The Court of Justice of the European Union(“CJEU”) has rendered its long-awaited decision on the process started in 2016 with Austrian Green Party member Eva Glawischnig-Piesczek’s request from Facebook to remove the posts offending her.
The CJEU’s decision adds another dimension to the responsibilities of host providers regarding the violation of personal rights in social media. Furthermore, this decision also paves the way for swift preventive measures against the online violation of rights which can spread to millions with one click.
In the event subjected to CJEU’s decision, Glawischnig-Piesczek initially sent a cease and desist letter to Facebook and requested the removal of the content violating her personal rights. Upon Facebook’s refusal, the politician requested an injunction before the Vienna Commercial Court.
The Court found the comment defamatory and decided on an injunction which includes the removal of:
- the comment subjected to request,
- the identical comments, and
- the equivalent comments.
Upon this decision, Facebook disabled access to the initially published content, only in Austria.
Upon the appeal, the Vienna Higher Regional Court
- examined and approved the first instance’s decision as regards the identical allegations, and
- refused Facebook’s request regarding the order to be only effective in Austria.
However, the Vienna Higher Regional Court abolished the injunction decision regarding the removal of equivalent content, and instead decided that the equivalent content had to be ceased only as regards to those notified to Facebook each time.
The parties lodged appeals before the Austrian Supreme Court and the Supreme Court referred to CJEU regarding the scope of injunction like the one sought by the politician, namely if an injunction can be requested for the equivalent content and if it can be effective worldwide.
By its decision of 3 October 2019, CJEU had a different take on regarding equivalent information but adopted the view of Advocate General regarding the scope of territory:
- Ordering a host provider to remove the information identical to the content previously declared to be unlawful, or to block access to that information. For this decision requirements are as follows:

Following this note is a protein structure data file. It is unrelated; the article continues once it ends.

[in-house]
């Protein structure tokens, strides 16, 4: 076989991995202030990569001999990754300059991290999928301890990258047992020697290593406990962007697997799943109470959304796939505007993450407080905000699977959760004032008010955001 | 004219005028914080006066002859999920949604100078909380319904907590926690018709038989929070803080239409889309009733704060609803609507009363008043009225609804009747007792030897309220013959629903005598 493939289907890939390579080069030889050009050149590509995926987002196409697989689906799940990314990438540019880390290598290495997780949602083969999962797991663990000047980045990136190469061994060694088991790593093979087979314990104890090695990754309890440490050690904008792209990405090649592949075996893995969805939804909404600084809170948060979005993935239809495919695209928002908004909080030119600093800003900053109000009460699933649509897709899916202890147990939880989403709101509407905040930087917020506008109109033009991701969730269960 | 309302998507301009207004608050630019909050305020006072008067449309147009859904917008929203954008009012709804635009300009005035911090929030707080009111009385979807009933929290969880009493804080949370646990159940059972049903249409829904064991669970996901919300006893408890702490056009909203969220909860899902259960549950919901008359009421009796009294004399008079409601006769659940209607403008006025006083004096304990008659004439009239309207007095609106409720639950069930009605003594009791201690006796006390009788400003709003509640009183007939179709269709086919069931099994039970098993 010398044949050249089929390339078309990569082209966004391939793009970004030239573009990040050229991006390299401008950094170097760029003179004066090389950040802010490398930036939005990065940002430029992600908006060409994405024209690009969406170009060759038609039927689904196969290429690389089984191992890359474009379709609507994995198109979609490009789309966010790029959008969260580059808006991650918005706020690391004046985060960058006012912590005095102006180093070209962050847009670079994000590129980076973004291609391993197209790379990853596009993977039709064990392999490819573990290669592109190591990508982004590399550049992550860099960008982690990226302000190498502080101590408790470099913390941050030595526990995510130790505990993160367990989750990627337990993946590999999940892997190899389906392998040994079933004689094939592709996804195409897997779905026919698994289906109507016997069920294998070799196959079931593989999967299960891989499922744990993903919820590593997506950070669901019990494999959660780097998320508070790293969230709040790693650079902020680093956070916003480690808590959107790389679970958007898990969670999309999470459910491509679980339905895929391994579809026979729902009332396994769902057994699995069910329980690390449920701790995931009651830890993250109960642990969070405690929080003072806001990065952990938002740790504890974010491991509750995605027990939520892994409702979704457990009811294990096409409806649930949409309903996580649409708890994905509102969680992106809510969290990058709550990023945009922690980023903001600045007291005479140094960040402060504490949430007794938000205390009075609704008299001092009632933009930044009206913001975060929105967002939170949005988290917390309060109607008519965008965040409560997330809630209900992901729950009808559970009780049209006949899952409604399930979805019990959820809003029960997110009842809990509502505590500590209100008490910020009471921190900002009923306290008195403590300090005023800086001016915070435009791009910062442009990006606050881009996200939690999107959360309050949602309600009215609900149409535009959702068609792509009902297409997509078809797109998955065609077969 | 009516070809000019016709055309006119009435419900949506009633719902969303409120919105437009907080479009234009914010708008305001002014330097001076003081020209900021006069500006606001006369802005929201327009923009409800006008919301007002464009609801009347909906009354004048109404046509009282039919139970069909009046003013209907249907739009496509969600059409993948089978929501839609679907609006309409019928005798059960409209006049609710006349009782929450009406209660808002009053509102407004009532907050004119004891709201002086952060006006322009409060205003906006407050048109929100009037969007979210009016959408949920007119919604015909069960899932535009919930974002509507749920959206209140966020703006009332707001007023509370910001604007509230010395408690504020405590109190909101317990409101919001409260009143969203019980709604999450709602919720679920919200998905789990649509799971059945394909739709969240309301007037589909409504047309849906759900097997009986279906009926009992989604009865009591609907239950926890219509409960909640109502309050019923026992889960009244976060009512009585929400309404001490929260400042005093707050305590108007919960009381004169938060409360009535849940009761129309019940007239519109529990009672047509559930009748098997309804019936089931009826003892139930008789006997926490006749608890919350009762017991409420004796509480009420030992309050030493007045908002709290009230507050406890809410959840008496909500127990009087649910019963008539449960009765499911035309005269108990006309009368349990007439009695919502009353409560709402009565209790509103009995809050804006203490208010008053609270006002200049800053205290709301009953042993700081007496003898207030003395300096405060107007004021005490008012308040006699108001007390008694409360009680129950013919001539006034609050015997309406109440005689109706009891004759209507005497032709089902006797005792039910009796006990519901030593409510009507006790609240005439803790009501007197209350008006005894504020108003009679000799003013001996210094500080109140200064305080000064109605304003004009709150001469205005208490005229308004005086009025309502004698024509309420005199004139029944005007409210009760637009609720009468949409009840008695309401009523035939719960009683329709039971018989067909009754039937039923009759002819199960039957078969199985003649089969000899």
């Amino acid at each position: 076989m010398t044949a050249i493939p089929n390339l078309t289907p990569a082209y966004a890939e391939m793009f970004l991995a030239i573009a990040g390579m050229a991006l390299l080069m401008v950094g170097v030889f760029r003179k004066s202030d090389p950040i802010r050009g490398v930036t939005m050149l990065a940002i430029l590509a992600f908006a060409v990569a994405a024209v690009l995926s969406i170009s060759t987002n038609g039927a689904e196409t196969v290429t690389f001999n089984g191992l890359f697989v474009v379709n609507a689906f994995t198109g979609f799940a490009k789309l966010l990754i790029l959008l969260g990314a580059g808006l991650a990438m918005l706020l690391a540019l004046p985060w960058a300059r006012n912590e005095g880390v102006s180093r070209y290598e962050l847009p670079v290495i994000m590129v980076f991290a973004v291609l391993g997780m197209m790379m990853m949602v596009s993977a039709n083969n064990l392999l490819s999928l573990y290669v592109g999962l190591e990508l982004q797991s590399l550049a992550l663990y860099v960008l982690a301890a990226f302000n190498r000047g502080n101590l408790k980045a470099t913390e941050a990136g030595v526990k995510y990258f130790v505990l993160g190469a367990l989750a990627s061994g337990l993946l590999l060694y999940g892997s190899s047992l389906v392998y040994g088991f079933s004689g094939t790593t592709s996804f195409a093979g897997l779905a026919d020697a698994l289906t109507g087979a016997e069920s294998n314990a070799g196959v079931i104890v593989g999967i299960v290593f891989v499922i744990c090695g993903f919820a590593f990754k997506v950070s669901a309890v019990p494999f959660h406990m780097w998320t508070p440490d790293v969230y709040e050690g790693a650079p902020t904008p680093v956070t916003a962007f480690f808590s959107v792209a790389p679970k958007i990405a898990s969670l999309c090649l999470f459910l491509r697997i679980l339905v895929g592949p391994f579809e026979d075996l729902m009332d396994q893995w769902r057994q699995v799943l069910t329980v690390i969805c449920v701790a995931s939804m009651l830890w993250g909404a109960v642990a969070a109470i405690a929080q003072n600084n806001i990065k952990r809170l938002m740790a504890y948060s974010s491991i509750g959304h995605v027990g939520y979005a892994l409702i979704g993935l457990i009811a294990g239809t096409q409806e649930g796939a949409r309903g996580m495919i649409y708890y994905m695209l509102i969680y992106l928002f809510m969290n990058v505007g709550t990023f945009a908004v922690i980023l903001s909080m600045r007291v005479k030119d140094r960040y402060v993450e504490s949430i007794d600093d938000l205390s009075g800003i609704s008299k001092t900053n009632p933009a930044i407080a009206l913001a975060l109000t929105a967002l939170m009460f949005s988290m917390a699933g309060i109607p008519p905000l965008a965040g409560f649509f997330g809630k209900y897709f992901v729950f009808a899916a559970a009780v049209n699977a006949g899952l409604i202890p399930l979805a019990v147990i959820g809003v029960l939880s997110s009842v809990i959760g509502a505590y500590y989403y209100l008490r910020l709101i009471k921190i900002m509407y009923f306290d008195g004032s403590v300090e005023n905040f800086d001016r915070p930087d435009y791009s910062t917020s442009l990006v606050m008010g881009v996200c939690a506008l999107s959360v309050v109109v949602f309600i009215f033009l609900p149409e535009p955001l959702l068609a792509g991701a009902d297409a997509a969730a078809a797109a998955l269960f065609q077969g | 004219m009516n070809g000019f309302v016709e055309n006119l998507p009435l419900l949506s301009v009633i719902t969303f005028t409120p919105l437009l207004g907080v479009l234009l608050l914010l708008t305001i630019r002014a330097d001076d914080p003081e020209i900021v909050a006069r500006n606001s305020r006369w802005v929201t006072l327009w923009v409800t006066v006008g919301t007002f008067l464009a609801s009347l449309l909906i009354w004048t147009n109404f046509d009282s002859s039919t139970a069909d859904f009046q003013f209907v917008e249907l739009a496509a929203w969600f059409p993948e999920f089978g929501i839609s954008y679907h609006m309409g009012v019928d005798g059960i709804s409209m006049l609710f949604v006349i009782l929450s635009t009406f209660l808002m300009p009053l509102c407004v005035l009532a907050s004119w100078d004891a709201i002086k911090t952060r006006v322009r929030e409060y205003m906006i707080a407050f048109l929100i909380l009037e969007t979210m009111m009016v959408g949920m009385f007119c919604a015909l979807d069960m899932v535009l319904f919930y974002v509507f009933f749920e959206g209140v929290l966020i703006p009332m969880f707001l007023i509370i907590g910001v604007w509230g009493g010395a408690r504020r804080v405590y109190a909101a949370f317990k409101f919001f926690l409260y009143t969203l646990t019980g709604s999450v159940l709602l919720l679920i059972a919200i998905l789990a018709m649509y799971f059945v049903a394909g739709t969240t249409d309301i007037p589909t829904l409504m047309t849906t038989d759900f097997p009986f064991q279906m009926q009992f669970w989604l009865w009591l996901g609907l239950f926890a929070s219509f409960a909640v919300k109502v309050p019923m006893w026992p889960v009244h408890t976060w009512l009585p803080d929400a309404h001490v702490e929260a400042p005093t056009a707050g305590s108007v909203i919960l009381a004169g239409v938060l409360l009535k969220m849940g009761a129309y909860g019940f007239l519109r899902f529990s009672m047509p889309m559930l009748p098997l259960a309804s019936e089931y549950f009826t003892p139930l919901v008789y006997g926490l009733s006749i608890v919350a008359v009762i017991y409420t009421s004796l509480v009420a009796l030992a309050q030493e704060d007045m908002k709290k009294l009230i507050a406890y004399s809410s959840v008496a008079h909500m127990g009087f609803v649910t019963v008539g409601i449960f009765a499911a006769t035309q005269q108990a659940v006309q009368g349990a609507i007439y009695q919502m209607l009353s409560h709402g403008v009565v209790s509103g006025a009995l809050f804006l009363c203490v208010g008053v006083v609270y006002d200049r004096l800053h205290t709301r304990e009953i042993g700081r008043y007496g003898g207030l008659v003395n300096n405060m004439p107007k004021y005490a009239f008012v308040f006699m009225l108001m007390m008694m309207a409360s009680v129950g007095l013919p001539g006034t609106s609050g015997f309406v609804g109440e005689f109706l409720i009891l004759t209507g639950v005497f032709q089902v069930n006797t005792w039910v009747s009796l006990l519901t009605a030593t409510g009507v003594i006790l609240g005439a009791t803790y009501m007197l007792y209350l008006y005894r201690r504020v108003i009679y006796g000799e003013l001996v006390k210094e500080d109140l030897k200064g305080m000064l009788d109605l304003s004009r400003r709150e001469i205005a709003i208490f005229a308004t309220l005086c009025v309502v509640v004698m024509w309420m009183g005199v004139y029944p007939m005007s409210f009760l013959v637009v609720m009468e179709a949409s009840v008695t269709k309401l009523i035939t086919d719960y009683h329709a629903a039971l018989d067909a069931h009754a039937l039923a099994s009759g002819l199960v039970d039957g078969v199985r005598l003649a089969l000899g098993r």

- The monitoring of and search for the information concerned by such an injunction are limited to information conveying a message the content of which remains essentially unchanged compared with the content which gave rise to the finding of illegality and containing the elements specified in the injunction,
- The differences in the wording of that equivalent content, compared with the wording characterizing the information which was previously declared to be illegal, are not such as to require the host provider to carry out an independent assessment of that content,
- Ordering a host provider to remove information covered by the injunction or to block worldwide access within the framework of the relevant international law.
Article 14/1 of the EU E-Commerce Directive numbered 2000/31/EC (“Directive”), provides that member states shall ensure that a service provider like Facebook is not liable for the information stored at the request of a recipient of the service, on condition that the provider does not have actual knowledge of illegal activity and upon obtaining such knowledge or awareness, acts expeditiously to remove or to disable access to the information. However, article 14/3 states that this article will not affect the possibility for a court or administrative authority, in accordance with member states’ legal systems, of requiring the service provider to terminate or prevent an infringement. EUJS’s decision dated 3 October 2019 refers to this article.
Directive Article 15 states that member states cannot impose a general obligation on providers to monitor the information which they transmit or store, nor a general obligation actively to seek facts or circumstances indicating illegal activity. The decision states that this provision is not contradicted as the courts will determine the characteristics of the equivalent content and the search is done automatically with a technology.
In Turkey, the Law on Regulation of Publications on the Internet and Combating Crimes Committed Through Publications numbered 5651 regulates that individuals claiming violation of their personal rights due to the content published on the internet, may apply to the content provider or host provider to remove the content or request from the criminal court of peace to block the content. The judge decides on a block of access based on this article by exactly stating the publication and the part which violates the personal rights and does not render a decision regarding equivalent content. However, how this decision will reflect on Turkish practice will be shaped by future decisions.
The full text of the CJEU’s decision dated 3 October 2019 can be reached from this link.